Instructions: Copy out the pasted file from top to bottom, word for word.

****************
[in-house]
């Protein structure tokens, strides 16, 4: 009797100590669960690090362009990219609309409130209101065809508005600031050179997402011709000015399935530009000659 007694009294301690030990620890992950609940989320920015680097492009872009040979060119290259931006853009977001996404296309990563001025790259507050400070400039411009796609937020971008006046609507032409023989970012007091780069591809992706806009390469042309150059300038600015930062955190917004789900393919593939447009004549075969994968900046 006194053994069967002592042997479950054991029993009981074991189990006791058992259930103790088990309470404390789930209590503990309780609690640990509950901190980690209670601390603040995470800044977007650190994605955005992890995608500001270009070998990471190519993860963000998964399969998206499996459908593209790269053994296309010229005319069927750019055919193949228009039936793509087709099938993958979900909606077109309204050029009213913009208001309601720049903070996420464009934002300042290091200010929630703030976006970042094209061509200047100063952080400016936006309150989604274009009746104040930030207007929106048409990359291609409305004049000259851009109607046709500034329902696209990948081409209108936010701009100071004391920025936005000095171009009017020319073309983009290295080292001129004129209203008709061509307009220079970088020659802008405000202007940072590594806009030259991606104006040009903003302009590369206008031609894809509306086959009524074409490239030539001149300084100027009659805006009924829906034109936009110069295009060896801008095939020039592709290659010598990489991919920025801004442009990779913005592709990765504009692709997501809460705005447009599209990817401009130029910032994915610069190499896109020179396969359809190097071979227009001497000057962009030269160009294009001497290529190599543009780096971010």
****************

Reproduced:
[in-house]
């Protein structure tokens, strides 16, 4: 009797100590669960690090362009990219609309409130209101065809508005600031050179997402011709000015399935530009000659 007694009294301690030990620890992950609940989320920015680097492009872009040979060119290259931006853009977001996404296309990563001025790259507050400070400039411009796609937020971008006046609507032409023989970012007091780069591809992706806009390469042309150059300038600015930062955190917004789900393919593939447009004549075969994968900046 006194053994069967002592042997479950054991029993009981074991189990006791058992259930103790088990309470404390789930209590503990309780609690640990509950901190980690209670601390603040995470800044977007650190994605955005992890995608500001270009070998990471190519993860963000998964399969998206499996459908593209790269053994296309010229005319069927750019055919193949228009039936793509087709099938993958979900909606077109309204050029009213913009208001309601720049903070996420464009934002300042290091200010929630703030976006970042094209061509200047100063952080400016936006309150989604274009009746104040930030207007929106048409990359291609409305004049000259851009109607046709500034329902696209990948081409209108936010701009100071004391920025936005000095171009009017020319073309983009290295080292001129004129209203008709061509307009220079970088020659802008405000202007940072590594806009030259991606104006040009903003302009590369206008031609894809509306086959009524074409490239030539001149300084100027009659805006009924829906034109936009110069295009060896801008095939020039592709290659010598990489991919920025801004442009990779913005592709990765504009692709997501809460705005447009599209990817401009130029910032994915610069190499896109020179396969359809190097071979227009001497000057962009030269160009294009001497290529190599543009780096971010």